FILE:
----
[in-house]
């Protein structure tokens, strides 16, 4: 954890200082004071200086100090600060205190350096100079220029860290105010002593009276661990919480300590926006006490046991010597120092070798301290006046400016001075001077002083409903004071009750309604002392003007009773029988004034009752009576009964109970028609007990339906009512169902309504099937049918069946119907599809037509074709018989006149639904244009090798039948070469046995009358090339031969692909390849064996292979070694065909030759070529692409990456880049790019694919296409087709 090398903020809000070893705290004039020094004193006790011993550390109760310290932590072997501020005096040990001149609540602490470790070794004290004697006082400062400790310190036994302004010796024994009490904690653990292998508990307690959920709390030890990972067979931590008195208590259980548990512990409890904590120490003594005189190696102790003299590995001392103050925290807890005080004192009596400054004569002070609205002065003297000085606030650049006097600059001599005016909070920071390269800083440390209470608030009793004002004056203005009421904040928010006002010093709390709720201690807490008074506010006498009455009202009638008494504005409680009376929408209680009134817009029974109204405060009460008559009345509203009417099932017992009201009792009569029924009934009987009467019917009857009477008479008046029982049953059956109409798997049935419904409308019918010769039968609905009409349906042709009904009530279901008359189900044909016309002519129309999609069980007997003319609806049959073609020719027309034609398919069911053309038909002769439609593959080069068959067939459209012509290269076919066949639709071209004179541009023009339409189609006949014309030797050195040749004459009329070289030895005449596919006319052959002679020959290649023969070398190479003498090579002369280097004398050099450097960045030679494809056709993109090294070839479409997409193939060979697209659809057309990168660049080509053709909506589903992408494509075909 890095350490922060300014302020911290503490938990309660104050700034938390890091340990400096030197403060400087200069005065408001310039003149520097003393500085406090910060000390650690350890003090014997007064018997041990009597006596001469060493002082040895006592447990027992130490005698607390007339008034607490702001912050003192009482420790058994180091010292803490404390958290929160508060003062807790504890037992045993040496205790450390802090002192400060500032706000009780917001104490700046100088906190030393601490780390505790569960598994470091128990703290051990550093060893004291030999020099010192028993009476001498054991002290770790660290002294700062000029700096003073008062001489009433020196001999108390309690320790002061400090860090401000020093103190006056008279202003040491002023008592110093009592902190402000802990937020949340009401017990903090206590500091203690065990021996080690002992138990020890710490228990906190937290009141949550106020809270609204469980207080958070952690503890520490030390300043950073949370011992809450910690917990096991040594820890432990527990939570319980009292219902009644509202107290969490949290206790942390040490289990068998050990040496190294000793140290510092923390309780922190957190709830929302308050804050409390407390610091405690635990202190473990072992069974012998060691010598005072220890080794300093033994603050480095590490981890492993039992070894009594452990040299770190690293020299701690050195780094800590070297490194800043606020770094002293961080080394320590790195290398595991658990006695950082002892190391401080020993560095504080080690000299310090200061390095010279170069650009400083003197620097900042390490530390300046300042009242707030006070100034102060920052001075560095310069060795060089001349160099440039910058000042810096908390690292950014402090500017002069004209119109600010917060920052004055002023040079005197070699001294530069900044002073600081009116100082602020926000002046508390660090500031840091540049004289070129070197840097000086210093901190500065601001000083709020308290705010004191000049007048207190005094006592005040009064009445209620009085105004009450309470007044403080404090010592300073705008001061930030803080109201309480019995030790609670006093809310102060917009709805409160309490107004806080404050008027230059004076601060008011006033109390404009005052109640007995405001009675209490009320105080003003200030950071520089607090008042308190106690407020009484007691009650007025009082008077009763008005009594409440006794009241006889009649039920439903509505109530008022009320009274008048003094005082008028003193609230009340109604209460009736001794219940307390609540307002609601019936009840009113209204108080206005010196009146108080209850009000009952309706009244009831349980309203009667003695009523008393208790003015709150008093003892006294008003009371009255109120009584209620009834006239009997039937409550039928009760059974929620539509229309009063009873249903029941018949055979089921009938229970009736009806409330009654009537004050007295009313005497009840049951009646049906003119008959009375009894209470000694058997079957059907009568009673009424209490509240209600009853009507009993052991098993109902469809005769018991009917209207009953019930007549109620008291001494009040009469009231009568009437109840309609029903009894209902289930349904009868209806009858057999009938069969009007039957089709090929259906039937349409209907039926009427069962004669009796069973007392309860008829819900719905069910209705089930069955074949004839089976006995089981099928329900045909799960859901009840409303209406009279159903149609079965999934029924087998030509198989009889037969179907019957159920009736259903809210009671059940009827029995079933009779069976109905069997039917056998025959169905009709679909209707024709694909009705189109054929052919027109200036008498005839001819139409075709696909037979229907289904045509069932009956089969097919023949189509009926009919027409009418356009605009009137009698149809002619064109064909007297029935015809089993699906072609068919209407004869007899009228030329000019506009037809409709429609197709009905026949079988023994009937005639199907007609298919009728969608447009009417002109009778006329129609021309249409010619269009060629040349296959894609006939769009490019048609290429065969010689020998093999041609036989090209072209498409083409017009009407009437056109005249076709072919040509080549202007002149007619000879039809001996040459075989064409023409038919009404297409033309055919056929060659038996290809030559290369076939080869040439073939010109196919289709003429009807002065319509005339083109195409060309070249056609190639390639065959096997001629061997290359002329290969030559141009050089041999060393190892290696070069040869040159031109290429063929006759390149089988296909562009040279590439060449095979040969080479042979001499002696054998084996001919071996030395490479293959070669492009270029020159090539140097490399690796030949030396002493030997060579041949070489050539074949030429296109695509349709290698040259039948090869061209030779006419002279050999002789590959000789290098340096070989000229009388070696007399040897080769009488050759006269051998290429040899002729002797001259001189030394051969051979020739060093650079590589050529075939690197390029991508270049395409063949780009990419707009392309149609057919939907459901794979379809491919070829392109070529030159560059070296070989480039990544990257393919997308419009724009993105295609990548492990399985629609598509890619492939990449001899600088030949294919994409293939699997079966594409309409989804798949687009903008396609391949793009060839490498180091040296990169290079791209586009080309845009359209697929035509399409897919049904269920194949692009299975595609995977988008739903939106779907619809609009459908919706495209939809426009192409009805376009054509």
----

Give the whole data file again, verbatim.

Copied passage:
[in-house]
């Protein structure tokens, strides 16, 4: 954890200082004071200086100090600060205190350096100079220029860290105010002593009276661990919480300590926006006490046991010597120092070798301290006046400016001075001077002083409903004071009750309604002392003007009773029988004034009752009576009964109970028609007990339906009512169902309504099937049918069946119907599809037509074709018989006149639904244009090798039948070469046995009358090339031969692909390849064996292979070694065909030759070529692409990456880049790019694919296409087709 090398903020809000070893705290004039020094004193006790011993550390109760310290932590072997501020005096040990001149609540602490470790070794004290004697006082400062400790310190036994302004010796024994009490904690653990292998508990307690959920709390030890990972067979931590008195208590259980548990512990409890904590120490003594005189190696102790003299590995001392103050925290807890005080004192009596400054004569002070609205002065003297000085606030650049006097600059001599005016909070920071390269800083440390209470608030009793004002004056203005009421904040928010006002010093709390709720201690807490008074506010006498009455009202009638008494504005409680009376929408209680009134817009029974109204405060009460008559009345509203009417099932017992009201009792009569029924009934009987009467019917009857009477008479008046029982049953059956109409798997049935419904409308019918010769039968609905009409349906042709009904009530279901008359189900044909016309002519129309999609069980007997003319609806049959073609020719027309034609398919069911053309038909002769439609593959080069068959067939459209012509290269076919066949639709071209004179541009023009339409189609006949014309030797050195040749004459009329070289030895005449596919006319052959002679020959290649023969070398190479003498090579002369280097004398050099450097960045030679494809056709993109090294070839479409997409193939060979697209659809057309990168660049080509053709909506589903992408494509075909 890095350490922060300014302020911290503490938990309660104050700034938390890091340990400096030197403060400087200069005065408001310039003149520097003393500085406090910060000390650690350890003090014997007064018997041990009597006596001469060493002082040895006592447990027992130490005698607390007339008034607490702001912050003192009482420790058994180091010292803490404390958290929160508060003062807790504890037992045993040496205790450390802090002192400060500032706000009780917001104490700046100088906190030393601490780390505790569960598994470091128990703290051990550093060893004291030999020099010192028993009476001498054991002290770790660290002294700062000029700096003073008062001489009433020196001999108390309690320790002061400090860090401000020093103190006056008279202003040491002023008592110093009592902190402000802990937020949340009401017990903090206590500091203690065990021996080690002992138990020890710490228990906190937290009141949550106020809270609204469980207080958070952690503890520490030390300043950073949370011992809450910690917990096991040594820890432990527990939570319980009292219902009644509202107290969490949290206790942390040490289990068998050990040496190294000793140290510092923390309780922190957190709830929302308050804050409390407390610091405690635990202190473990072992069974012998060691010598005072220890080794300093033994603050480095590490981890492993039992070894009594452990040299770190690293020299701690050195780094800590070297490194800043606020770094002293961080080394320590790195290398595991658990006695950082002892190391401080020993560095504080080690000299310090200061390095010279170069650009400083003197620097900042390490530390300046300042009242707030006070100034102060920052001075560095310069060795060089001349160099440039910058000042810096908390690292950014402090500017002069004209119109600010917060920052004055002023040079005197070699001294530069900044002073600081009116100082602020926000002046508390660090500031840091540049004289070129070197840097000086210093901190500065601001000083709020308290705010004191000049007048207190005094006592005040009064009445209620009085105004009450309470007044403080404090010592300073705008001061930030803080109201309480019995030790609670006093809310102060917009709805409160309490107004806080404050008027230059004076601060008011006033109390404009005052109640007995405001009675209490009320105080003003200030950071520089607090008042308190106690407020009484007691009650007025009082008077009763008005009594409440006794009241006889009649039920439903509505109530008022009320009274008048003094005082008028003193609230009340109604209460009736001794219940307390609540307002609601019936009840009113209204108080206005010196009146108080209850009000009952309706009244009831349980309203009667003695009523008393208790003015709150008093003892006294008003009371009255109120009584209620009834006239009997039937409550039928009760059974929620539509229309009063009873249903029941018949055979089921009938229970009736009806409330009654009537004050007295009313005497009840049951009646049906003119008959009375009894209470000694058997079957059907009568009673009424209490509240209600009853009507009993052991098993109902469809005769018991009917209207009953019930007549109620008291001494009040009469009231009568009437109840309609029903009894209902289930349904009868209806009858057999009938069969009007039957089709090929259906039937349409209907039926009427069962004669009796069973007392309860008829819900719905069910209705089930069955074949004839089976006995089981099928329900045909799960859901009840409303209406009279159903149609079965999934029924087998030509198989009889037969179907019957159920009736259903809210009671059940009827029995079933009779069976109905069997039917056998025959169905009709679909209707024709694909009705189109054929052919027109200036008498005839001819139409075709696909037979229907289904045509069932009956089969097919023949189509009926009919027409009418356009605009009137009698149809002619064109064909007297029935015809089993699906072609068919209407004869007899009228030329000019506009037809409709429609197709009905026949079988023994009937005639199907007609298919009728969608447009009417002109009778006329129609021309249409010619269009060629040349296959894609006939769009490019048609290429065969010689020998093999041609036989090209072209498409083409017009009407009437056109005249076709072919040509080549202007002149007619000879039809001996040459075989064409023409038919009404297409033309055919056929060659038996290809030559290369076939080869040439073939010109196919289709003429009807002065319509005339083109195409060309070249056609190639390639065959096997001629061997290359002329290969030559141009050089041999060393190892290696070069040869040159031109290429063929006759390149089988296909562009040279590439060449095979040969080479042979001499002696054998084996001919071996030395490479293959070669492009270029020159090539140097490399690796030949030396002493030997060579041949070489050539074949030429296109695509349709290698040259039948090869061209030779006419002279050999002789590959000789290098340096070989000229009388070696007399040897080769009488050759006269051998290429040899002729002797001259001189030394051969051979020739060093650079590589050529075939690197390029991508270049395409063949780009990419707009392309149609057919939907459901794979379809491919070829392109070529030159560059070296070989480039990544990257393919997308419009724009993105295609990548492990399985629609598509890619492939990449001899600088030949294919994409293939699997079966594409309409989804798949687009903008396609391949793009060839490498180091040296990169290079791209586009080309845009359209697929035509399409897919049904269920194949692009299975595609995977988008739903939106779907619809609009459908919706495209939809426009192409009805376009054509």